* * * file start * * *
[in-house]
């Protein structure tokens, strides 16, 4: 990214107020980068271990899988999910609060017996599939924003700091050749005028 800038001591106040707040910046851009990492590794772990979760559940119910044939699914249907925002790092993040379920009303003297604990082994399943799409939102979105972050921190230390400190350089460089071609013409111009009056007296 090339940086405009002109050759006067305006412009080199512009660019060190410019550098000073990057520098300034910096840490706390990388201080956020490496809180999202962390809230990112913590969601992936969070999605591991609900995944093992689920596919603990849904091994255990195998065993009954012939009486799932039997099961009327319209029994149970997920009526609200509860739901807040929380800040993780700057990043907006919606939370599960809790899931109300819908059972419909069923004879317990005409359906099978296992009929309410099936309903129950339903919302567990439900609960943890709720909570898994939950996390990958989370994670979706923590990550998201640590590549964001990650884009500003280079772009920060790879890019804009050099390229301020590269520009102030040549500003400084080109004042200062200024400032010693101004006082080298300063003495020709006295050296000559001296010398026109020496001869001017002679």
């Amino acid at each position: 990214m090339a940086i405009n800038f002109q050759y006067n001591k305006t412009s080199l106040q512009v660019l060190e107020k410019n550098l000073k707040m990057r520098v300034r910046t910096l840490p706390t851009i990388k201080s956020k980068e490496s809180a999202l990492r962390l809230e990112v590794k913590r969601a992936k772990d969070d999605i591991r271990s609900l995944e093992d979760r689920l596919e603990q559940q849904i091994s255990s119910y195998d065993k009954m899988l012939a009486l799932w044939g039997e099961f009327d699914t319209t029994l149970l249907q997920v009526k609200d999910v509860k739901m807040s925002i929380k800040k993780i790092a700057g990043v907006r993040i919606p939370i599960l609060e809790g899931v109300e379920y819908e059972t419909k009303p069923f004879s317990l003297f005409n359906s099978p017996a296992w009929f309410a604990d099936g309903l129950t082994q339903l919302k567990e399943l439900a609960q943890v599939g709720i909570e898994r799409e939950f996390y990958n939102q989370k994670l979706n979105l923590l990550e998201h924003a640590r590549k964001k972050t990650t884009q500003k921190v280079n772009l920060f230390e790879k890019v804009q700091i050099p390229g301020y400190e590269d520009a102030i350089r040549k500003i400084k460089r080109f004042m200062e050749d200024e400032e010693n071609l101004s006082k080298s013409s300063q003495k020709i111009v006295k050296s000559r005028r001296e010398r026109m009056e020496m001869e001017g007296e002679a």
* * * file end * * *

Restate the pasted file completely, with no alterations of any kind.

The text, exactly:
[in-house]
């Protein structure tokens, strides 16, 4: 990214107020980068271990899988999910609060017996599939924003700091050749005028 800038001591106040707040910046851009990492590794772990979760559940119910044939699914249907925002790092993040379920009303003297604990082994399943799409939102979105972050921190230390400190350089460089071609013409111009009056007296 090339940086405009002109050759006067305006412009080199512009660019060190410019550098000073990057520098300034910096840490706390990388201080956020490496809180999202962390809230990112913590969601992936969070999605591991609900995944093992689920596919603990849904091994255990195998065993009954012939009486799932039997099961009327319209029994149970997920009526609200509860739901807040929380800040993780700057990043907006919606939370599960809790899931109300819908059972419909069923004879317990005409359906099978296992009929309410099936309903129950339903919302567990439900609960943890709720909570898994939950996390990958989370994670979706923590990550998201640590590549964001990650884009500003280079772009920060790879890019804009050099390229301020590269520009102030040549500003400084080109004042200062200024400032010693101004006082080298300063003495020709006295050296000559001296010398026109020496001869001017002679």
């Amino acid at each position: 990214m090339a940086i405009n800038f002109q050759y006067n001591k305006t412009s080199l106040q512009v660019l060190e107020k410019n550098l000073k707040m990057r520098v300034r910046t910096l840490p706390t851009i990388k201080s956020k980068e490496s809180a999202l990492r962390l809230e990112v590794k913590r969601a992936k772990d969070d999605i591991r271990s609900l995944e093992d979760r689920l596919e603990q559940q849904i091994s255990s119910y195998d065993k009954m899988l012939a009486l799932w044939g039997e099961f009327d699914t319209t029994l149970l249907q997920v009526k609200d999910v509860k739901m807040s925002i929380k800040k993780i790092a700057g990043v907006r993040i919606p939370i599960l609060e809790g899931v109300e379920y819908e059972t419909k009303p069923f004879s317990l003297f005409n359906s099978p017996a296992w009929f309410a604990d099936g309903l129950t082994q339903l919302k567990e399943l439900a609960q943890v599939g709720i909570e898994r799409e939950f996390y990958n939102q989370k994670l979706n979105l923590l990550e998201h924003a640590r590549k964001k972050t990650t884009q500003k921190v280079n772009l920060f230390e790879k890019v804009q700091i050099p390229g301020y400190e590269d520009a102030i350089r040549k500003i400084k460089r080109f004042m200062e050749d200024e400032e010693n071609l101004s006082k080298s013409s300063q003495k020709i111009v006295k050296s000559r005028r001296e010398r026109m009056e020496m001869e001017g007296e002679a």